Play Live Radio
Next Up:
Available On Air Stations
UPR takes you all over the world with national and local programs. These audio journeys happen thanks to listener donations! GIVE NOW

Revamped Biodiversity Software Opens The Door For Biologists

Plants taxonomy identification
Intermountain Herbarium, Utah State University

If you’re a scientist studying any kind of plant or animal species, you’ve probably come across Symbiota. But, if you’re like me and that’s not your cup of tea, you may have never heard of it.


“So Symbiota is biodiversity software, and so it’s for managing collections of information," said Curtis Dyreson, associate department head and associate professor in computer science at Utah State University. "And these collections are natural history museums, herbaria, other organizations that collect specimens.”

He, along with a team of other scientists at USU and Northern Arizona University are working to revamp the Symbiota software. Some of the new features focus on user-friendliness and device compatibility.


“In computer science lingo, this is called responsive layout," Dryeson said. "So responsive layout is the idea that you have some user interface and it conforms to the device that you are using. So for instance on a cellphone maybe you’re using finger motions and gestures to swipe down to select an item, whereas on a PC you might use a mouse.”


Scientists hope this will increase the use of Symbiota. Particularly among smaller organizations that often have a wealth of knowledge, but not a wealth of resources. Local herbaria, like the Intermountain Herbarium located at USU, are a good example of this.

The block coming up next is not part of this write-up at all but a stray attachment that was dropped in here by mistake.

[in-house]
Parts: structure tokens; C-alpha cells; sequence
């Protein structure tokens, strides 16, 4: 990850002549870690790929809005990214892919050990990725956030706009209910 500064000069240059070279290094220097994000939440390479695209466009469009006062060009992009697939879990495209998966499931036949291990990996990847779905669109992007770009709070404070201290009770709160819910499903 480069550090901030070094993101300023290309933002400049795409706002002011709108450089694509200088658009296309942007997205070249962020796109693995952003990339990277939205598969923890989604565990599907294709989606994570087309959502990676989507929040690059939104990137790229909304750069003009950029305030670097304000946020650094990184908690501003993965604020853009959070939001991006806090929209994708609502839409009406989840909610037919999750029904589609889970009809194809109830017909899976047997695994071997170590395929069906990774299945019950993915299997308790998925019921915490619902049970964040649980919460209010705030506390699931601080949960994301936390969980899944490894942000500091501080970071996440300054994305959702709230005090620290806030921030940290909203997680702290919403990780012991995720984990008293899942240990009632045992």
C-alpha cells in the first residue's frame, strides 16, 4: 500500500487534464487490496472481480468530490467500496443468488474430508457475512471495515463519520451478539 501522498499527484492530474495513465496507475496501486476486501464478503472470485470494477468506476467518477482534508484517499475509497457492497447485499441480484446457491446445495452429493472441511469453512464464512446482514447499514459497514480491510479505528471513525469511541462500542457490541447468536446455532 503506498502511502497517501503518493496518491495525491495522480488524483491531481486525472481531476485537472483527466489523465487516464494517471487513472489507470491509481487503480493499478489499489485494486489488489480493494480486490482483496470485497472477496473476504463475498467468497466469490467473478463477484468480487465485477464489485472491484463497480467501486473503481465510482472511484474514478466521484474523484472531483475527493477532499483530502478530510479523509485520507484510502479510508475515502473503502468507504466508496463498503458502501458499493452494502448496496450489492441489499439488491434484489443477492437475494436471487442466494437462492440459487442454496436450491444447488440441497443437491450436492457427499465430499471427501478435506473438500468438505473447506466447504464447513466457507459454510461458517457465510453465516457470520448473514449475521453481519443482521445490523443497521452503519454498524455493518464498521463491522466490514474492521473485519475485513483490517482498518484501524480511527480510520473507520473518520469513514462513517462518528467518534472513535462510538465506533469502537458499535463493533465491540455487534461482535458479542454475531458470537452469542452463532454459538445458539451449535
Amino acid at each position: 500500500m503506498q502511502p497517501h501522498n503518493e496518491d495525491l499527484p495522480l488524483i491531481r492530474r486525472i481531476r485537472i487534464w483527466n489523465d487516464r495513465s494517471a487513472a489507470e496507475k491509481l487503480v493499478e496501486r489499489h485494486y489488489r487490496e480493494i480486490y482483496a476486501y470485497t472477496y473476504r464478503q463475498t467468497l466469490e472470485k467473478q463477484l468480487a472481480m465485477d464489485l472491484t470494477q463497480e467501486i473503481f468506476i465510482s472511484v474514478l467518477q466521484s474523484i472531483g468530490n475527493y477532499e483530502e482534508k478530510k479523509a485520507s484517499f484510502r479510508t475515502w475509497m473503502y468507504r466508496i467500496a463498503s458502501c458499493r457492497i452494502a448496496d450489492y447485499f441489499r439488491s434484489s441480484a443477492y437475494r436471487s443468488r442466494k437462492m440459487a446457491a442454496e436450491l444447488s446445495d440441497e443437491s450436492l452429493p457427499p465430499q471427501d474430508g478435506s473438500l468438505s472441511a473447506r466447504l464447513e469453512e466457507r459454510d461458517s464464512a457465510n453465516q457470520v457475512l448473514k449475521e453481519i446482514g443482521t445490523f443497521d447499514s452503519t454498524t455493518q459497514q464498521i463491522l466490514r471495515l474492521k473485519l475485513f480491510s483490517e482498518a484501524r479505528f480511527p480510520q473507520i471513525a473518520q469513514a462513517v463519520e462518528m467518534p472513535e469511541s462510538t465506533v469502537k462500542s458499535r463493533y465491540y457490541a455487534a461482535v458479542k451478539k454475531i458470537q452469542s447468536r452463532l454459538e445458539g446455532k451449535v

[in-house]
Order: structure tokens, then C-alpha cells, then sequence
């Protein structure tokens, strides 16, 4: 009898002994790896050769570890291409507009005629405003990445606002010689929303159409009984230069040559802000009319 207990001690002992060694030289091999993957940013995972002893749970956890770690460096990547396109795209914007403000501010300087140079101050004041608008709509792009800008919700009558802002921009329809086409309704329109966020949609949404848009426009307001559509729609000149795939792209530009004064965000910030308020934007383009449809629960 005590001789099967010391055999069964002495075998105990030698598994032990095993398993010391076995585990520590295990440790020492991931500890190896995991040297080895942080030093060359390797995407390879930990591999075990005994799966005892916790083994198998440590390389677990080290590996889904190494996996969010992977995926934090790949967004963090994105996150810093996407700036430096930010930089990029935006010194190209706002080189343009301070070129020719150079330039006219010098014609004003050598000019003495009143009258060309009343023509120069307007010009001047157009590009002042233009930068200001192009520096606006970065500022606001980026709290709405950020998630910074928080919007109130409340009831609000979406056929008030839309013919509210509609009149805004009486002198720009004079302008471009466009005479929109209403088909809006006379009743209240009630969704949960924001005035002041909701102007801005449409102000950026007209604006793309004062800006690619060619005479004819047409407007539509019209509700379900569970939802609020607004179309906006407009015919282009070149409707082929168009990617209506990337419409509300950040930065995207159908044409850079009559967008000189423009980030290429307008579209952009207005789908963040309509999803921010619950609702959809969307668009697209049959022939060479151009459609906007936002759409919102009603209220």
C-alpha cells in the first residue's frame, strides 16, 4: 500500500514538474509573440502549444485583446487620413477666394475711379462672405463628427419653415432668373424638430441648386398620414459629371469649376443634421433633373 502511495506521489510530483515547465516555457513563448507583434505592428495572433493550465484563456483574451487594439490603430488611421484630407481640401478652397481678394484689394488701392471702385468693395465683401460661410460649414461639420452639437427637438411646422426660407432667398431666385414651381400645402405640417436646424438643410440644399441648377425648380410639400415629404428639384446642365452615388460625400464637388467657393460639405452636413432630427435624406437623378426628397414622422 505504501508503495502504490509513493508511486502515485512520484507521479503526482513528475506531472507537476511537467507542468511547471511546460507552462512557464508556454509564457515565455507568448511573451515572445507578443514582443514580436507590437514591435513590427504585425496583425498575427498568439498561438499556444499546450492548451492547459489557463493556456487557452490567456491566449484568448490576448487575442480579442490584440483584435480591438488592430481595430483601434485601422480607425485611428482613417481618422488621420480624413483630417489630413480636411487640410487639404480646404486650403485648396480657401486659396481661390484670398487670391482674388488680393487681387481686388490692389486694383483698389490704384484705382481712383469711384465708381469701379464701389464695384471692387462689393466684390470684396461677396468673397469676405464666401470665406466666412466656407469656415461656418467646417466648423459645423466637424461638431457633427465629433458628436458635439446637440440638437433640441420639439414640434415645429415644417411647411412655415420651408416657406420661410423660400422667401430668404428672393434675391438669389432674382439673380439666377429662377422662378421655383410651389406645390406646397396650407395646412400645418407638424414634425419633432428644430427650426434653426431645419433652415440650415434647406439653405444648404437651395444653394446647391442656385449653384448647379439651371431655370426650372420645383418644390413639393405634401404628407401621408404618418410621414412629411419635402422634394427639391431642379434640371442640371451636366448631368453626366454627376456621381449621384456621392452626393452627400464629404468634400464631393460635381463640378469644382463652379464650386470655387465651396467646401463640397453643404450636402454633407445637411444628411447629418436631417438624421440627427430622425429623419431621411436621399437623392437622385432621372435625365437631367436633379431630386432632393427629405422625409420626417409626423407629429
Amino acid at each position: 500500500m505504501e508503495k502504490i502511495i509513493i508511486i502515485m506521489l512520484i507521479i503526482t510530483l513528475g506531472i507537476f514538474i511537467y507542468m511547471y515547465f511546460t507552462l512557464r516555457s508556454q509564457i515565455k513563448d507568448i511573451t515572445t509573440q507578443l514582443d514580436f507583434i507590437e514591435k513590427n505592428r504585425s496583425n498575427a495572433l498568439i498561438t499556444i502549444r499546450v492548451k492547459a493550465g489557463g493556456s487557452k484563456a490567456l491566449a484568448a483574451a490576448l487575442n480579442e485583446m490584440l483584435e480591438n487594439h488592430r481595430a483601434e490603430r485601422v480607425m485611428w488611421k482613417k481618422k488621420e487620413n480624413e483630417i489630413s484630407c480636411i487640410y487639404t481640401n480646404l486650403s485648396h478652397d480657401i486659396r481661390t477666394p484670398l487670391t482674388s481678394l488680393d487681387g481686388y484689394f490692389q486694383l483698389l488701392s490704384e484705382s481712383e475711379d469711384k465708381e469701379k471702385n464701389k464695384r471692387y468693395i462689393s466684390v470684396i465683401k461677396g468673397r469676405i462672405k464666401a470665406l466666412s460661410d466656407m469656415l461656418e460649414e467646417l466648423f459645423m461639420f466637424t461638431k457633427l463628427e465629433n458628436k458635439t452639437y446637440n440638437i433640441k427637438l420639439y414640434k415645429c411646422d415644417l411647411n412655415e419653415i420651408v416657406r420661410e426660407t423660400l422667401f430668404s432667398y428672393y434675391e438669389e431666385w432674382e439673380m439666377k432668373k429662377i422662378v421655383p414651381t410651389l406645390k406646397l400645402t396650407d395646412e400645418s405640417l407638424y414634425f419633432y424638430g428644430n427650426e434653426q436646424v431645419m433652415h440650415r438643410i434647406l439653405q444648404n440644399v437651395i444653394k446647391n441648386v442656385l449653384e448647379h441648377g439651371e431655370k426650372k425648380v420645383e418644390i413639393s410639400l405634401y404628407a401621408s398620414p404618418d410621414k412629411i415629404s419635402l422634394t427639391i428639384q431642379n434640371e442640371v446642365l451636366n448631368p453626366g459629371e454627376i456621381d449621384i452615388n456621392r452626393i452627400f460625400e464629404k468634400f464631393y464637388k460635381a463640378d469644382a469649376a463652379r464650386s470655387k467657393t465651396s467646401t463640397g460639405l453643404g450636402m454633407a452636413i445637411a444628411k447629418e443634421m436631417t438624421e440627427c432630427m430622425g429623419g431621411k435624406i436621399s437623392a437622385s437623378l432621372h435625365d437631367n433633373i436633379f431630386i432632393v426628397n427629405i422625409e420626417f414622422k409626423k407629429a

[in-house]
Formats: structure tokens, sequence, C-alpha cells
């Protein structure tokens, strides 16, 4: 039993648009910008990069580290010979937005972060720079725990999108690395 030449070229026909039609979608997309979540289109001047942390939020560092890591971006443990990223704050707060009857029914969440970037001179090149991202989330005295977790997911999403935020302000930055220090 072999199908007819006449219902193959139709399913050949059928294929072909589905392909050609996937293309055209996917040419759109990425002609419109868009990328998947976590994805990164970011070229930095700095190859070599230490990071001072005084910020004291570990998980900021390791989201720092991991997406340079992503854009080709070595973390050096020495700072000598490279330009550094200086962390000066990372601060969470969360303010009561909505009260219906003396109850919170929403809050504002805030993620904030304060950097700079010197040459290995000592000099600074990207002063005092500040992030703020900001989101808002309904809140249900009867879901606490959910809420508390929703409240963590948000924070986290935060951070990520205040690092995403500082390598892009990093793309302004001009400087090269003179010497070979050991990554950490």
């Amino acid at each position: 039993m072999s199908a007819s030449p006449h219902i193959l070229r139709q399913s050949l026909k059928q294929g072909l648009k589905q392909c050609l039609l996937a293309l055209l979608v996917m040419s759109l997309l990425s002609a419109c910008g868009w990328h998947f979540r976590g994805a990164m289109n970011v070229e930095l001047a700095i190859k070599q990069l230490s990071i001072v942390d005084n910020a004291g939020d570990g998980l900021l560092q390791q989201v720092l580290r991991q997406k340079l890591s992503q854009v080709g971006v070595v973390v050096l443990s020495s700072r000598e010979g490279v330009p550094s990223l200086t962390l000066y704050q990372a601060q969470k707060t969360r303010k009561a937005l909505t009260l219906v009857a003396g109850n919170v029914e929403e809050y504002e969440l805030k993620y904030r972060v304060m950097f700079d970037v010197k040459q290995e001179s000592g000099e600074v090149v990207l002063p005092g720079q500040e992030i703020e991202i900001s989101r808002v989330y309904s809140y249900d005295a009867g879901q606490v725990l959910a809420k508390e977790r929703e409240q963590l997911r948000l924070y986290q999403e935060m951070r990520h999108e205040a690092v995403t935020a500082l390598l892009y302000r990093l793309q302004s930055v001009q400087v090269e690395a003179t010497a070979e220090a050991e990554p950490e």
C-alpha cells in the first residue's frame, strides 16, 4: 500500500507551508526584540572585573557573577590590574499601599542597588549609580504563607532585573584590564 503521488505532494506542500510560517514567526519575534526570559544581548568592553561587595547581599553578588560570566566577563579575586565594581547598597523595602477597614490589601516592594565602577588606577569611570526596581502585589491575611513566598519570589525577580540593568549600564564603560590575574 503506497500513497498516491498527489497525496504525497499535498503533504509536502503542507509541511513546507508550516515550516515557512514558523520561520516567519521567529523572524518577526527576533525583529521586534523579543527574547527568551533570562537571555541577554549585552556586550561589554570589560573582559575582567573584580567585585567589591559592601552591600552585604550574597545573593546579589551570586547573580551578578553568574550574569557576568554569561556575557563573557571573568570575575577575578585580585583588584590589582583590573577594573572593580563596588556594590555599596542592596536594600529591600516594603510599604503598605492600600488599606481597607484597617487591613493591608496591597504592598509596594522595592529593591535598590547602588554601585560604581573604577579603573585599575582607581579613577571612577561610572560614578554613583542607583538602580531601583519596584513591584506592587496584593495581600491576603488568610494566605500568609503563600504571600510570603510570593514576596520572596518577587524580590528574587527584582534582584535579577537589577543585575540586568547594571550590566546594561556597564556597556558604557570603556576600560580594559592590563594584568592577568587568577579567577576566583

“Well this is a key thing about herbariums is they’ve been collecting for a long time," he said. "So they’ve been collecting since 1800s and so you have an extensive historical record and that historical record is valuable for tracking things like climate change and species adaptation to climate change."


Currently 76 million specimens are digitized in the system, but this represents only 15 percent of the 500 million known specimens in the U.S. More digitization means greater access and more analysis can be supported.

Other USU researchers include Mary Barkworth, director emeritus of the Intermountain Herbarium, as well as Will Pearse, assistant professor in the Biology department.
More information on Symbiota can be found here. And a link to the Intermountain Herbarium's catalog at USU can be found here.